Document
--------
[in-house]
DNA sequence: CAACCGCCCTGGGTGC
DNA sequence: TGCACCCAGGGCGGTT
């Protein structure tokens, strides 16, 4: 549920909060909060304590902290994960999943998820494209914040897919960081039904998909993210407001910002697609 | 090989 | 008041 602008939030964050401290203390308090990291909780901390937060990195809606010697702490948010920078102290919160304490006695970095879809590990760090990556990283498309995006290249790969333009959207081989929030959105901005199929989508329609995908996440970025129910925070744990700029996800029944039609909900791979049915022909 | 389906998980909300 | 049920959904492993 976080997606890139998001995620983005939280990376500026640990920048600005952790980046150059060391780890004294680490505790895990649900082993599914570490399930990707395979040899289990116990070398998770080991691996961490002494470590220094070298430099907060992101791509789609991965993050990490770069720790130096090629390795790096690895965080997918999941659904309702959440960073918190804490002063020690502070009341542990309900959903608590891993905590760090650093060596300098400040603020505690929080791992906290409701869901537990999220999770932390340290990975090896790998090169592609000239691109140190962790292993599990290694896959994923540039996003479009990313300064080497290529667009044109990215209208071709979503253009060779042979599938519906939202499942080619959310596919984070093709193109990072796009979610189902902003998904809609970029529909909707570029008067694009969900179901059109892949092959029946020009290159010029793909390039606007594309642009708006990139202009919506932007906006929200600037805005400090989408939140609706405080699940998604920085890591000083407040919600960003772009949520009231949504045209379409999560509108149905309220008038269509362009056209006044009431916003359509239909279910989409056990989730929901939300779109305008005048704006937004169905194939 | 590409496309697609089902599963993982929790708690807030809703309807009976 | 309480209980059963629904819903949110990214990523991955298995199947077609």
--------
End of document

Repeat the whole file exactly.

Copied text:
[in-house]
DNA sequence: CAACCGCCCTGGGTGC
DNA sequence: TGCACCCAGGGCGGTT
């Protein structure tokens, strides 16, 4: 549920909060909060304590902290994960999943998820494209914040897919960081039904998909993210407001910002697609 | 090989 | 008041 602008939030964050401290203390308090990291909780901390937060990195809606010697702490948010920078102290919160304490006695970095879809590990760090990556990283498309995006290249790969333009959207081989929030959105901005199929989508329609995908996440970025129910925070744990700029996800029944039609909900791979049915022909 | 389906998980909300 | 049920959904492993 976080997606890139998001995620983005939280990376500026640990920048600005952790980046150059060391780890004294680490505790895990649900082993599914570490399930990707395979040899289990116990070398998770080991691996961490002494470590220094070298430099907060992101791509789609991965993050990490770069720790130096090629390795790096690895965080997918999941659904309702959440960073918190804490002063020690502070009341542990309900959903608590891993905590760090650093060596300098400040603020505690929080791992906290409701869901537990999220999770932390340290990975090896790998090169592609000239691109140190962790292993599990290694896959994923540039996003479009990313300064080497290529667009044109990215209208071709979503253009060779042979599938519906939202499942080619959310596919984070093709193109990072796009979610189902902003998904809609970029529909909707570029008067694009969900179901059109892949092959029946020009290159010029793909390039606007594309642009708006990139202009919506932007906006929200600037805005400090989408939140609706405080699940998604920085890591000083407040919600960003772009949520009231949504045209379409999560509108149905309220008038269509362009056209006044009431916003359509239909279910989409056990989730929901939300779109305008005048704006937004169905194939 | 590409496309697609089902599963993982929790708690807030809703309807009976 | 309480209980059963629904819903949110990214990523991955298995199947077609």